GateHouse Newsroom

How to connect with your mobile audience: 5 lessons from 2016

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Reprinted from GateHouse Newsroom

Our phones are still changing our lives, from Siri to Alexa, and from 360 video to Facebook Live. Mobile is the gift that keeps giving. So much innovation right in the palms of our hands.

Since more than half of readers who access news digitally prefer to get their news on mobile / (Pew Research released in July 2016), the industry has been working hard to make it easier for them:

Speed: Projects like Google AMP  and Facebook Instant Articles are forays into connecting readers with content quickly. Mobile readers just won't wait more than a few seconds for a story to load.

Video: Still super hot on mobile, video came to life in 2016. It's hard to remember a time when Facebook Live didn't exist, but it's only been around since spring. Virtual reality is still a niche, but this holiday VR headsets are making headway. And news organizations dipped their toes into VR with 360 cameras this year.

Audience: News organizations have been more mindful of their mobile audience, although most of the digital editors I spoke with think we have more adjusting to do.

How have news organizations responded?

Here are the top five ways we have adapted to mobile:

  • ATTENTION TO MOBILE METRICS: Most newsrooms know how much of their audience is coming from mobile (consistently over half). This attention to mobile metrics has led to better conversations about graphics and how they will display on mobile. For example, at the Worcester Telegram in Massachusetts, mobile readers gravitate to sports stories, such as this Q&A. Meanwhile, the Providence Journal offers a simple graphic that explains roundabouts in four slides.

projo-graphic-on-mobile

  • BETTER HEADLINES: Engaging headlines are key to drawing in readers online in general and on mobile specifically. Mobile readers seem to be drawn to catchy headlines for alternative story forms, according to Sherry Jones, managing editor of StarNews in Wilmington, N.C. You do need to have someone writing an ASF to create that fun headline, and we'll talk about that in a bit. Cape Cod Times' Jason Kolnos created an election wrap-up that pulled together the many stories before the November election. The headline: "Everything you must know about Election Day on Cape Cod."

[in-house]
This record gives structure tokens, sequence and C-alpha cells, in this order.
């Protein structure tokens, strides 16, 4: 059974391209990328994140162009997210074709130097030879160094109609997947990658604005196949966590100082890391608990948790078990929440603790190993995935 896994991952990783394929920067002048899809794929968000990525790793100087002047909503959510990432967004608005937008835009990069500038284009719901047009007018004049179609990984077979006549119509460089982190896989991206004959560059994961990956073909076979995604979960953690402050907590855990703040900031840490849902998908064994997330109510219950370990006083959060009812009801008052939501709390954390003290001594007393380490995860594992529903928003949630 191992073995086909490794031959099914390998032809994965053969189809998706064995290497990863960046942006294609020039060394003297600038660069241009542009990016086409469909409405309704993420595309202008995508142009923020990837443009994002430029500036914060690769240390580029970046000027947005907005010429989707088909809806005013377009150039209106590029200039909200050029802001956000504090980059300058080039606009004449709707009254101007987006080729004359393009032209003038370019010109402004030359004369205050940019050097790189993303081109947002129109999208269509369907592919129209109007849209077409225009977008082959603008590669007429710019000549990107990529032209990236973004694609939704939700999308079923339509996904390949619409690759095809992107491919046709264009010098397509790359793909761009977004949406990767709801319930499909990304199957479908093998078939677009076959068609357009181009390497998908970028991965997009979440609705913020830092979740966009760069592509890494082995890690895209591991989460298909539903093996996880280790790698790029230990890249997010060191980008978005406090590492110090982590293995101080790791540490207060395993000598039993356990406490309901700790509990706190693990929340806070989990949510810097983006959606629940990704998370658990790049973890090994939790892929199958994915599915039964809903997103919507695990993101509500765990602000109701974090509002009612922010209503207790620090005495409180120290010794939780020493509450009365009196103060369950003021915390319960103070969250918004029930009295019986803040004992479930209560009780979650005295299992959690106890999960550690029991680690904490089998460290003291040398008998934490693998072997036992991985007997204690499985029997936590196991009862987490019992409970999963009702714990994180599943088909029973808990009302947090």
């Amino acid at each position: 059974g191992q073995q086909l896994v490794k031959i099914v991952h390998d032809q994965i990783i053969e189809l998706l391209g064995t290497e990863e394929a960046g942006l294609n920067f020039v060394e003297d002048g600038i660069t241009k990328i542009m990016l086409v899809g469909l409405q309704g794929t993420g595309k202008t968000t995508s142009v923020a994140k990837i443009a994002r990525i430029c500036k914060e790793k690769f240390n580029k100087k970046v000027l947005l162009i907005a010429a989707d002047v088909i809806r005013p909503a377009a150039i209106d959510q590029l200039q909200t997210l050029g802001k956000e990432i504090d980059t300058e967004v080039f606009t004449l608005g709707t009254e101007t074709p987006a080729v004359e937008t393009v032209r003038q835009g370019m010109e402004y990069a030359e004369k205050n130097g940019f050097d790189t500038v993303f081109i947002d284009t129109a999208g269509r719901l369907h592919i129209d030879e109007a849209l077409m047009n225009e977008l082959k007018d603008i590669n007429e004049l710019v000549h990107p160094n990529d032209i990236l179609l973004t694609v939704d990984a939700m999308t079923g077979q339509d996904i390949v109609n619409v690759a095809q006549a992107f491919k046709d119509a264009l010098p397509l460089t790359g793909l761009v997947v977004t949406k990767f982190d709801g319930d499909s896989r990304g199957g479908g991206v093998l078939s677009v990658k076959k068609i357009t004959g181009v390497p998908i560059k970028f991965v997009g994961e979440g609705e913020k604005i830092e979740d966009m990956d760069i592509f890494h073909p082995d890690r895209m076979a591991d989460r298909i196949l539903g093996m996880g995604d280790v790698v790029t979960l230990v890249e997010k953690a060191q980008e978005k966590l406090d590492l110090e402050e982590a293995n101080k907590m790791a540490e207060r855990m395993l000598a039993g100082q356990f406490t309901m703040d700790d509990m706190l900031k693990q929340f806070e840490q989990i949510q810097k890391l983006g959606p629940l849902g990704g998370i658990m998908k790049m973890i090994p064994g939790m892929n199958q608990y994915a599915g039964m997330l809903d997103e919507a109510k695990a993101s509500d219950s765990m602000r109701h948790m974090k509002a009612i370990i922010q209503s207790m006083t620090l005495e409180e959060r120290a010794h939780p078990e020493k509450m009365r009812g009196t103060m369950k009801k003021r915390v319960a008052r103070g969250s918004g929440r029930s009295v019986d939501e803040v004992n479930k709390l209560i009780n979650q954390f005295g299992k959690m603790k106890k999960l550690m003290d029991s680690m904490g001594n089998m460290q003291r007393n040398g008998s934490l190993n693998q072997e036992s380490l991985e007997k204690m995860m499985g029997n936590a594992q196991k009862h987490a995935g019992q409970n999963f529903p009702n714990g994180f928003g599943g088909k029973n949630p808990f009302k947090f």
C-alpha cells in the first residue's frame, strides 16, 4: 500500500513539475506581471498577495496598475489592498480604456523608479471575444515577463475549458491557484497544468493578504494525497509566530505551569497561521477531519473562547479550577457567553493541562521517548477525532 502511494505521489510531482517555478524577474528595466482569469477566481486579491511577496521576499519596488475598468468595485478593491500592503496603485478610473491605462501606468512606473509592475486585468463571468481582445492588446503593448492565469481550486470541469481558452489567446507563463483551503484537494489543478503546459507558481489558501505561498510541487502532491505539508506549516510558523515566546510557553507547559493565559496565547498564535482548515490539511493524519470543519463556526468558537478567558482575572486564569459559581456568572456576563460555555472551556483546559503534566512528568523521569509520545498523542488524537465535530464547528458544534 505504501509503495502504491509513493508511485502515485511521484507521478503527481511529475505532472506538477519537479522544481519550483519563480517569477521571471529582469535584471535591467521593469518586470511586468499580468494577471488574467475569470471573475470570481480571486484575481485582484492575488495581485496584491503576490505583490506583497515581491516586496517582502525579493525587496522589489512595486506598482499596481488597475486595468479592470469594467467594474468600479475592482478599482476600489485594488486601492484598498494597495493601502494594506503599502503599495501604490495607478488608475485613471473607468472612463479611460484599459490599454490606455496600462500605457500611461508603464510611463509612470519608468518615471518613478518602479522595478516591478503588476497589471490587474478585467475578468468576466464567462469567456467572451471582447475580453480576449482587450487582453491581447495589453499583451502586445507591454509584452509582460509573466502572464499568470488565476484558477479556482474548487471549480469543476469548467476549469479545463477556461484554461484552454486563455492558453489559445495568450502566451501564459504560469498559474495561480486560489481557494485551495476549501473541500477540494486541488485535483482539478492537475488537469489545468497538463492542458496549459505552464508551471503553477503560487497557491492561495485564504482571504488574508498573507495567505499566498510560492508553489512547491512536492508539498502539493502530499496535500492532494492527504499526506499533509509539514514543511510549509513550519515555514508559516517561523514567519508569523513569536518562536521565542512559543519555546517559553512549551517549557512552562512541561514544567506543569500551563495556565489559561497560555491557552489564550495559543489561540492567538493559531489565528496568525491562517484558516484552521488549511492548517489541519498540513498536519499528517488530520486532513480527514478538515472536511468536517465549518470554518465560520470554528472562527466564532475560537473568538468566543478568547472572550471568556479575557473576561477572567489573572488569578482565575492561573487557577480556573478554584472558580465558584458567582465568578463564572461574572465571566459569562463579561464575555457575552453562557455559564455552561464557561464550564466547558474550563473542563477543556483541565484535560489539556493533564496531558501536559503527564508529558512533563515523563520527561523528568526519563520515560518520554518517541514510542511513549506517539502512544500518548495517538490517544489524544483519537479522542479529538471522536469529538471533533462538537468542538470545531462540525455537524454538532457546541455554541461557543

• MOBILE PLANNING: People are thinking about mobile earlier in the story planning process. This allows newsrooms to use digital tools, such as the digital slider (JuxtaposeJS from Knight Lab) showing historic landmarks' preservation.
  • ADDING LAYERS: Speaking of digital tools, our newsrooms have been exploring new ways to tell stories for mobile. For a sculpture garden walk in Peoria, the Journal Star used StoryMapJS from Knight Lab, which allows you to showcase a photo, description and map.
  • ASFs: Exploring alternative story forms was a big emphasis. The thinking is that lists and chunkier presentations help a mobile reader absorb info more. Some editors said they didn't do much A/B testing to see if ASFs resonated more than their longer, narrative counterpart. But this one from the Rockford Register Star that covered five things to know about a county employee's new home in prison did do better than the straight sentencing story. Readers learned what the official faced in prison, from TV limits to a prohibition on applying makeup to another inmate. The Lakeland Ledger found sports stories often do well as ASFs, as does meeting coverage. At the Springfield State Journal-Register, a routine 10-inch story on a groundbreaking was posted and then rewritten as a "5 things to know." Numbers on the ASF picked up. At The Columbus Dispatch in Ohio, a web producer also saw an opportunity to turn a column about regional phrases into an ASF, and 80 percent of its traffic came from mobile.  
  • rrstar-5-things-asf

    pjstar-sculpture-walk

    middletown-juxtapose

    cape-election-day-asf

We're still learning what works for our mobile readers. For instance, an ASF isn't necessarily going to increase pageviews unless the headline reflects that the story is presented differently. But once a reader clicks on an ASF, the fact that you have bold and regular fonts and the story is organized into a list or chunks can help readers digest the information on the smallest screen. I'll add my usual disclaimer that ASFs aren't for every story. Keep writing beautifully crafted stories, by all means. But consider ASFs for information and updates.

As senior director of content, Jean Hodges develops strategy and works with newsroom leaders on digital transformation, from newsroom structure to using analytics to inform news decisions. As journalists face myriad challenges, the best are experimenting with new ways to draw readers in, while fearlessly tackling watchdog reporting and sticking up for the underdog. Hey, there's hope for us yet.

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